If you don’t know how to play craps, don’t squeeze yourself into a table at The Bellagio and throw $1,000 down on the pass line. If you can’t be faithful to one person, don’t get married. If you’re naturally loud and talkative, don’t become a librarian.
Know who you are, what you do well, and what you don’t.
While it hasn’t been sexy, even boring at times, and many would say unimpressive, that’s exactly how the Buffalo Bills have found their way to a 6-2 start for the first time in 26 years.
Head coach Sean McDermott isn’t trying to have his team be something they’re not.
While that may keep games closer than fans want, not put offensive players at the top of leaderboards, and still create a lot of questions and debate on whether or not Josh Allen is a franchise quarterback, it’s also so far proven to be the best and right formula for the Bills to finish on the right end of the scoreboard in six of their first eight games of 2019.
The Bills don’t care about the winning percentage of their opponents, even if you do. They don’t care if they’ve had the easiest schedule in the league, according to strength of schedule, even if the rest of the NFL world does. What they care about is game-planning and preparing each week for that specific opponent in order to come out on top.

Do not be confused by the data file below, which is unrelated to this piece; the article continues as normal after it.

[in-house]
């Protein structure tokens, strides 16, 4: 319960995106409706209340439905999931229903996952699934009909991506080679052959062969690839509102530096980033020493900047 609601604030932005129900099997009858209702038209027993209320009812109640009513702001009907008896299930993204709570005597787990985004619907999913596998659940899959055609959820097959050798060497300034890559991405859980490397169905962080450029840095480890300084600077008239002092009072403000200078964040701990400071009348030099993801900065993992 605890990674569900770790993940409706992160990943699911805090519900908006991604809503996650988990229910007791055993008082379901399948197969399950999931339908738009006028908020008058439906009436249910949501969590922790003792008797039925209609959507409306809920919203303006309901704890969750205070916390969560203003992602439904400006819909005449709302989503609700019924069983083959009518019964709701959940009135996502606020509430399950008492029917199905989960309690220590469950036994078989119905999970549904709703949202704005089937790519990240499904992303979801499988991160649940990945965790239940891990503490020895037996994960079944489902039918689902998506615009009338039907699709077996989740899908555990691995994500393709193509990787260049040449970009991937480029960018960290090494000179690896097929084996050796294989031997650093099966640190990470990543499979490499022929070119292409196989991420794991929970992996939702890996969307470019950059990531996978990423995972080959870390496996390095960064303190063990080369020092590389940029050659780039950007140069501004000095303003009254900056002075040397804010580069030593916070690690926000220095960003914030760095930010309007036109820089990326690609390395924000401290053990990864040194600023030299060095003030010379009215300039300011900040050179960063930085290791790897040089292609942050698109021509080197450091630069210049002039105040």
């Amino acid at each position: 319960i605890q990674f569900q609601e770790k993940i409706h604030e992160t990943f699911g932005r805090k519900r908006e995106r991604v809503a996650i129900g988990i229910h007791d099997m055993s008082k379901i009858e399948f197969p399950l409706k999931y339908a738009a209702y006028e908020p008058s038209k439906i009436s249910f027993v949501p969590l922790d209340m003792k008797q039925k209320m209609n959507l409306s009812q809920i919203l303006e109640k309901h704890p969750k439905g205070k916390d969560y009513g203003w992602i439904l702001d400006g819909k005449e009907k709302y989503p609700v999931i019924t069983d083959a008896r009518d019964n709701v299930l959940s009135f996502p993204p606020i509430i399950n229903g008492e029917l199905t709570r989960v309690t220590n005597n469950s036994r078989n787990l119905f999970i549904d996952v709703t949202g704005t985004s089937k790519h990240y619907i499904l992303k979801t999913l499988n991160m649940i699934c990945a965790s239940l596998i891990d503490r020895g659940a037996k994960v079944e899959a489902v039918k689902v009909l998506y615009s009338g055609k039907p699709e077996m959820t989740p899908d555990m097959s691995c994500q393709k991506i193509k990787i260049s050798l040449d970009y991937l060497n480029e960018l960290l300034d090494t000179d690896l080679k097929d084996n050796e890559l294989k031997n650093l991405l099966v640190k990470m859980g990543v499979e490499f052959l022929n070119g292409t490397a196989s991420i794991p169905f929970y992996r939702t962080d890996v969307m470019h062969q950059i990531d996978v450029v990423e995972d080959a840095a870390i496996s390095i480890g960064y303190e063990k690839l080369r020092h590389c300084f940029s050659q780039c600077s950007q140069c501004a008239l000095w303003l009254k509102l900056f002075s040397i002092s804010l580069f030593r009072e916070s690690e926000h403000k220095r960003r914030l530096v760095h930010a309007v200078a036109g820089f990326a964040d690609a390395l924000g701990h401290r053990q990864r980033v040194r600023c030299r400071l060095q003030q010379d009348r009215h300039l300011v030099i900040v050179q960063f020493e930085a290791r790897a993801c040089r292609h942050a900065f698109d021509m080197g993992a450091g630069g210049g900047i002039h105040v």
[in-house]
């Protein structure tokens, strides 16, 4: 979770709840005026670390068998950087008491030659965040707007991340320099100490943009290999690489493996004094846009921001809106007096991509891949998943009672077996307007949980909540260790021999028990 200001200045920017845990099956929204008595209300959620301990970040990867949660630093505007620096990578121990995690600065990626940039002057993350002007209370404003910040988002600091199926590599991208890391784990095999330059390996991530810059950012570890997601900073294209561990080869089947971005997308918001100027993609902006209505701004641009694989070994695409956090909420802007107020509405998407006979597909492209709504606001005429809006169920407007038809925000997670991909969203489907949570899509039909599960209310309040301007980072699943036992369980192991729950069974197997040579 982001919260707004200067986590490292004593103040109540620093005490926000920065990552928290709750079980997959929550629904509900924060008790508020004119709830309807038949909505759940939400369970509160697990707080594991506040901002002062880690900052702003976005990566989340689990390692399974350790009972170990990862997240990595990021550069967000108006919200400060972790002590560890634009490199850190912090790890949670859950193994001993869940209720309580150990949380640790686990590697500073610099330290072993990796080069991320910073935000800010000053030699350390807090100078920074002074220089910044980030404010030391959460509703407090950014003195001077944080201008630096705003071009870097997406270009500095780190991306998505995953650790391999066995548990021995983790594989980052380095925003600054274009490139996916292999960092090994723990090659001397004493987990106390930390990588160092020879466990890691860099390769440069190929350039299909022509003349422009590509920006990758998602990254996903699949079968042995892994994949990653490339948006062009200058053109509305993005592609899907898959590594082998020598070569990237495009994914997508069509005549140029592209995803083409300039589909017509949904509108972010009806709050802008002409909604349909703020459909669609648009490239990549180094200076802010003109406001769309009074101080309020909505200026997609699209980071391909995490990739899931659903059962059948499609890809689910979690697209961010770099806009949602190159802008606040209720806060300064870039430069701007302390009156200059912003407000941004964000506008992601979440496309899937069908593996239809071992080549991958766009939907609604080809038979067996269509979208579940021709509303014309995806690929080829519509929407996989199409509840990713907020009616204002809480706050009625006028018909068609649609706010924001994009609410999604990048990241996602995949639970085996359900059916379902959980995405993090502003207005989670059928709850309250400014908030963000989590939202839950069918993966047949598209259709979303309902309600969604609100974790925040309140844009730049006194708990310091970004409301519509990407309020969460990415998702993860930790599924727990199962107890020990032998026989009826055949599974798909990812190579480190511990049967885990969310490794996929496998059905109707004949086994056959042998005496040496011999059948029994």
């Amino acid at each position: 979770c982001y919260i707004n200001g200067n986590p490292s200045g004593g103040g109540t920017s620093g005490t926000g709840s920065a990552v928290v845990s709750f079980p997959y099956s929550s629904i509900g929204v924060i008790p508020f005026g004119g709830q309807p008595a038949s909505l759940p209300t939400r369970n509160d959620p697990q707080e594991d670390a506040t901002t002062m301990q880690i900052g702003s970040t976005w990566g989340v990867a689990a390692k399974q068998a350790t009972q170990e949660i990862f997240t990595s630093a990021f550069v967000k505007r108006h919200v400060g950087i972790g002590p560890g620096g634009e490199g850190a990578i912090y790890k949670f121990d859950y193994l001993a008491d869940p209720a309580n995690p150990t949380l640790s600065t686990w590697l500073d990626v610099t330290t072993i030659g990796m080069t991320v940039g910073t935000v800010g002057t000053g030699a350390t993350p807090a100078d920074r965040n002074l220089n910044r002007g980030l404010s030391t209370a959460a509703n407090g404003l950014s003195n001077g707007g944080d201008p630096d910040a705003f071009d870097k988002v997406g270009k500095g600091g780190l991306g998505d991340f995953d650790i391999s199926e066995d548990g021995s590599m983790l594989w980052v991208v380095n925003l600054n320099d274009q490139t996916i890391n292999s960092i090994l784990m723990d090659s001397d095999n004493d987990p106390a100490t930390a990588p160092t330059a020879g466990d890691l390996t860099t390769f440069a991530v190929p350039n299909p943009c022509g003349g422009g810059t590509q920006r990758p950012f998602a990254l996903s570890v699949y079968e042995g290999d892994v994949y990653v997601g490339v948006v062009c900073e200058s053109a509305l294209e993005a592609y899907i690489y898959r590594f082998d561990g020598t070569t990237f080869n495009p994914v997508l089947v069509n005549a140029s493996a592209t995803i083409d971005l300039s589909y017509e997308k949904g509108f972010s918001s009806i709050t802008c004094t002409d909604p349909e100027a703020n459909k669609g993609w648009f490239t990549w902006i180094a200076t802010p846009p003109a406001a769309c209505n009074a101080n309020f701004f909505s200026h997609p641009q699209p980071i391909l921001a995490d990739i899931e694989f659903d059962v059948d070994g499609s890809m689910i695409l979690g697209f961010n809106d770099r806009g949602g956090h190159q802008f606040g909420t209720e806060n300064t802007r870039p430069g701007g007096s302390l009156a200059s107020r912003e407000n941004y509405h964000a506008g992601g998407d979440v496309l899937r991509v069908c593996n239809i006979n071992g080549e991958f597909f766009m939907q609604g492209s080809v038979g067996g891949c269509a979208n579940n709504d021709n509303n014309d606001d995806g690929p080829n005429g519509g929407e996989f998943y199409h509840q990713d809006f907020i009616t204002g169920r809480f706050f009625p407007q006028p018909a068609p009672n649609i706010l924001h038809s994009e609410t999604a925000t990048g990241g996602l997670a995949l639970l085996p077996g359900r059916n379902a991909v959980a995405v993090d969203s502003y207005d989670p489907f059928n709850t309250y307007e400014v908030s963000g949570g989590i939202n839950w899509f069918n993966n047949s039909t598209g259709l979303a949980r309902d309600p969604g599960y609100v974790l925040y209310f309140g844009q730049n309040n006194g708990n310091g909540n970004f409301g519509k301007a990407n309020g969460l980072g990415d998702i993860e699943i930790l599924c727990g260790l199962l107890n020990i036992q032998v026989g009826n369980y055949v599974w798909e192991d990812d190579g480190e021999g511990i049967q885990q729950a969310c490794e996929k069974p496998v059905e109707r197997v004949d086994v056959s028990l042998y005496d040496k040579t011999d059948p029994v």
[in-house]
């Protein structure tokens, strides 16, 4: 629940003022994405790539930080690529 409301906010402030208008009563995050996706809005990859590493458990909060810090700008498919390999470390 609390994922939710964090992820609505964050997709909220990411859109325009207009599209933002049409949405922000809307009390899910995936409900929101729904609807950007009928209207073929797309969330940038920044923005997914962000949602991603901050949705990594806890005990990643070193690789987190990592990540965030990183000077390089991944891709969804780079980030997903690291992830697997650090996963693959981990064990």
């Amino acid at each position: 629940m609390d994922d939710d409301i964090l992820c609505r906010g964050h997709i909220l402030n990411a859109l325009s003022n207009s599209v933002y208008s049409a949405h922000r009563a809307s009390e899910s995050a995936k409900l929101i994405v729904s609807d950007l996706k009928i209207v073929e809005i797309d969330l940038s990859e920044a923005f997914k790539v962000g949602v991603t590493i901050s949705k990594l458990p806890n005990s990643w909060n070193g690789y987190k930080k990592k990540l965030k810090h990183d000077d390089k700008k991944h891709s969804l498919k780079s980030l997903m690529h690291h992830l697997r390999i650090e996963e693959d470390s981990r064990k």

While fans are looking for statement wins and burying a team like the Miami Dolphins or curb stomping the Washington Redskins, all McDermott and his staff are thinking about is, "how do we win this game?" By one point, a touchdown, or a blowout, it doesn’t matter. Each opponent is different, and each game script is separate. What’s been the constant so far is, knowing who they are and not getting out of character. The answer to the "how do we win" question has mostly been to lean on a very good defense, don’t allow big plays, especially in the passing game, and don’t turn the ball over on offense.
A lot of fans don’t want to hear that. They want to see Allen throw the ball 35 times and for over 300 yards. They want points and comfortable wins, especially against these bottom-feeders in the league. Believe me, the Bills would love that, too.
Of course McDermott wants more points. He actually says that a lot. Of course he’d love blowout wins. What coach doesn’t want a stress-free fourth quarter leading to a win?
Let me be clear. He’s not trying to keep games close, but he’s also not going to risk losing a contest at the expense of trying to win a different way when it isn’t called for.